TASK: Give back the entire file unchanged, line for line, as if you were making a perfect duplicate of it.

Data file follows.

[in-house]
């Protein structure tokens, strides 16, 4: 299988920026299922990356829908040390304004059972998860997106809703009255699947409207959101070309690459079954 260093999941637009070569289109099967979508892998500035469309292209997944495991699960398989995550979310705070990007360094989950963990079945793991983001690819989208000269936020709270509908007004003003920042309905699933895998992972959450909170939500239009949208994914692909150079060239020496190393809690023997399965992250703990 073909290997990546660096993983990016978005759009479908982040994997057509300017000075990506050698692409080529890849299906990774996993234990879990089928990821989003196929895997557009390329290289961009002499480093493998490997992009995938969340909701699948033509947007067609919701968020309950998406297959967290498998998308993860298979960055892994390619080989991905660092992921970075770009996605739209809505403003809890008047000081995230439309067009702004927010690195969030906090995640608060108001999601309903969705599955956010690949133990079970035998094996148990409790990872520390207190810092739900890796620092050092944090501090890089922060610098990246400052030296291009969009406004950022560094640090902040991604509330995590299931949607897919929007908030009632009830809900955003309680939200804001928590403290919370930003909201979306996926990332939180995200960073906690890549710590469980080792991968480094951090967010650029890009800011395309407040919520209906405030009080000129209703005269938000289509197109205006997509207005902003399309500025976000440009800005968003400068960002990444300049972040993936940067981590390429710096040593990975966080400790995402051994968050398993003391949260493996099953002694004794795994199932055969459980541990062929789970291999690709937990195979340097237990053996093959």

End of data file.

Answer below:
[in-house]
């Protein structure tokens, strides 16, 4: 299988920026299922990356829908040390304004059972998860997106809703009255699947409207959101070309690459079954 260093999941637009070569289109099967979508892998500035469309292209997944495991699960398989995550979310705070990007360094989950963990079945793991983001690819989208000269936020709270509908007004003003920042309905699933895998992972959450909170939500239009949208994914692909150079060239020496190393809690023997399965992250703990 073909290997990546660096993983990016978005759009479908982040994997057509300017000075990506050698692409080529890849299906990774996993234990879990089928990821989003196929895997557009390329290289961009002499480093493998490997992009995938969340909701699948033509947007067609919701968020309950998406297959967290498998998308993860298979960055892994390619080989991905660092992921970075770009996605739209809505403003809890008047000081995230439309067009702004927010690195969030906090995640608060108001999601309903969705599955956010690949133990079970035998094996148990409790990872520390207190810092739900890796620092050092944090501090890089922060610098990246400052030296291009969009406004950022560094640090902040991604509330995590299931949607897919929007908030009632009830809900955003309680939200804001928590403290919370930003909201979306996926990332939180995200960073906690890549710590469980080792991968480094951090967010650029890009800011395309407040919520209906405030009080000129209703005269938000289509197109205006997509207005902003399309500025976000440009800005968003400068960002990444300049972040993936940067981590390429710096040593990975966080400790995402051994968050398993003391949260493996099953002694004794795994199932055969459980541990062929789970291999690709937990195979340097237990053996093959």